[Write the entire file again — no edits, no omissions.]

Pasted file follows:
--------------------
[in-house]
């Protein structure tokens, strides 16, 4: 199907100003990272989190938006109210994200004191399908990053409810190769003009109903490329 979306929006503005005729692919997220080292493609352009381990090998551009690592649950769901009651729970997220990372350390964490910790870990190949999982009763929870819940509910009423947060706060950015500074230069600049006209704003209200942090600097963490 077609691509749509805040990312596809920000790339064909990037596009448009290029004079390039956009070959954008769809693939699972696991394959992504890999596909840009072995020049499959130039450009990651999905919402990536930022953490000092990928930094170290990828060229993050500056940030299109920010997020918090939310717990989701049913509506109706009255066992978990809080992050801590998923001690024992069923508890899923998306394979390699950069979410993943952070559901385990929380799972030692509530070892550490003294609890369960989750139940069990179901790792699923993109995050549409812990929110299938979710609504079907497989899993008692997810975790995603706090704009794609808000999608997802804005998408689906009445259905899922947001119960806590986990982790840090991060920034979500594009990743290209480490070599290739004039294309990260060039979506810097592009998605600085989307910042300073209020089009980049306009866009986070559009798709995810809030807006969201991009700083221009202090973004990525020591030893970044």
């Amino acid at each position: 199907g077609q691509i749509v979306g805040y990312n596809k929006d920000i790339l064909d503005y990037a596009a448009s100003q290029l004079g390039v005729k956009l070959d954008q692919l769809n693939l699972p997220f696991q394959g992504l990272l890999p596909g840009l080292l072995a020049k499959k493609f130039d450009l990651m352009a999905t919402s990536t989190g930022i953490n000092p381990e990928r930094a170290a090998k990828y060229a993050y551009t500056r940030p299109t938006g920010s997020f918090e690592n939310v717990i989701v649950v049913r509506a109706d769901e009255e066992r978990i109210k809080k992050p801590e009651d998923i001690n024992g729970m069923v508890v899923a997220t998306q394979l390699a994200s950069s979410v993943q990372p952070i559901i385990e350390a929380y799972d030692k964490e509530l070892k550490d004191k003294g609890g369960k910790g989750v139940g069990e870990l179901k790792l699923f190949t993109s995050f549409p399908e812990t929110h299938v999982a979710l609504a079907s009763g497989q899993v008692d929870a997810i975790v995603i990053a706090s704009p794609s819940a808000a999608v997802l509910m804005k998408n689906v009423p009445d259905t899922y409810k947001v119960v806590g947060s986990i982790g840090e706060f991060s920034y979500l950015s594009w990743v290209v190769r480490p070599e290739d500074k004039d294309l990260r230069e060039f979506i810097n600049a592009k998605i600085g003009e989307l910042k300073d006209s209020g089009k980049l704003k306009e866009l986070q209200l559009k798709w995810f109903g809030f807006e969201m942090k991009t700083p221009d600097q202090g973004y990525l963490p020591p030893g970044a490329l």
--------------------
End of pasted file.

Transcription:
[in-house]
């Protein structure tokens, strides 16, 4: 199907100003990272989190938006109210994200004191399908990053409810190769003009109903490329 979306929006503005005729692919997220080292493609352009381990090998551009690592649950769901009651729970997220990372350390964490910790870990190949999982009763929870819940509910009423947060706060950015500074230069600049006209704003209200942090600097963490 077609691509749509805040990312596809920000790339064909990037596009448009290029004079390039956009070959954008769809693939699972696991394959992504890999596909840009072995020049499959130039450009990651999905919402990536930022953490000092990928930094170290990828060229993050500056940030299109920010997020918090939310717990989701049913509506109706009255066992978990809080992050801590998923001690024992069923508890899923998306394979390699950069979410993943952070559901385990929380799972030692509530070892550490003294609890369960989750139940069990179901790792699923993109995050549409812990929110299938979710609504079907497989899993008692997810975790995603706090704009794609808000999608997802804005998408689906009445259905899922947001119960806590986990982790840090991060920034979500594009990743290209480490070599290739004039294309990260060039979506810097592009998605600085989307910042300073209020089009980049306009866009986070559009798709995810809030807006969201991009700083221009202090973004990525020591030893970044």
């Amino acid at each position: 199907g077609q691509i749509v979306g805040y990312n596809k929006d920000i790339l064909d503005y990037a596009a448009s100003q290029l004079g390039v005729k956009l070959d954008q692919l769809n693939l699972p997220f696991q394959g992504l990272l890999p596909g840009l080292l072995a020049k499959k493609f130039d450009l990651m352009a999905t919402s990536t989190g930022i953490n000092p381990e990928r930094a170290a090998k990828y060229a993050y551009t500056r940030p299109t938006g920010s997020f918090e690592n939310v717990i989701v649950v049913r509506a109706d769901e009255e066992r978990i109210k809080k992050p801590e009651d998923i001690n024992g729970m069923v508890v899923a997220t998306q394979l390699a994200s950069s979410v993943q990372p952070i559901i385990e350390a929380y799972d030692k964490e509530l070892k550490d004191k003294g609890g369960k910790g989750v139940g069990e870990l179901k790792l699923f190949t993109s995050f549409p399908e812990t929110h299938v999982a979710l609504a079907s009763g497989q899993v008692d929870a997810i975790v995603i990053a706090s704009p794609s819940a808000a999608v997802l509910m804005k998408n689906v009423p009445d259905t899922y409810k947001v119960v806590g947060s986990i982790g840090e706060f991060s920034y979500l950015s594009w990743v290209v190769r480490p070599e290739d500074k004039d294309l990260r230069e060039f979506i810097n600049a592009k998605i600085g003009e989307l910042k300073d006209s209020g089009k980049l704003k306009e866009l986070q209200l559009k798709w995810f109903g809030f807006e969201m942090k991009t700083p221009d600097q202090g973004y990525l963490p020591p030893g970044a490329l």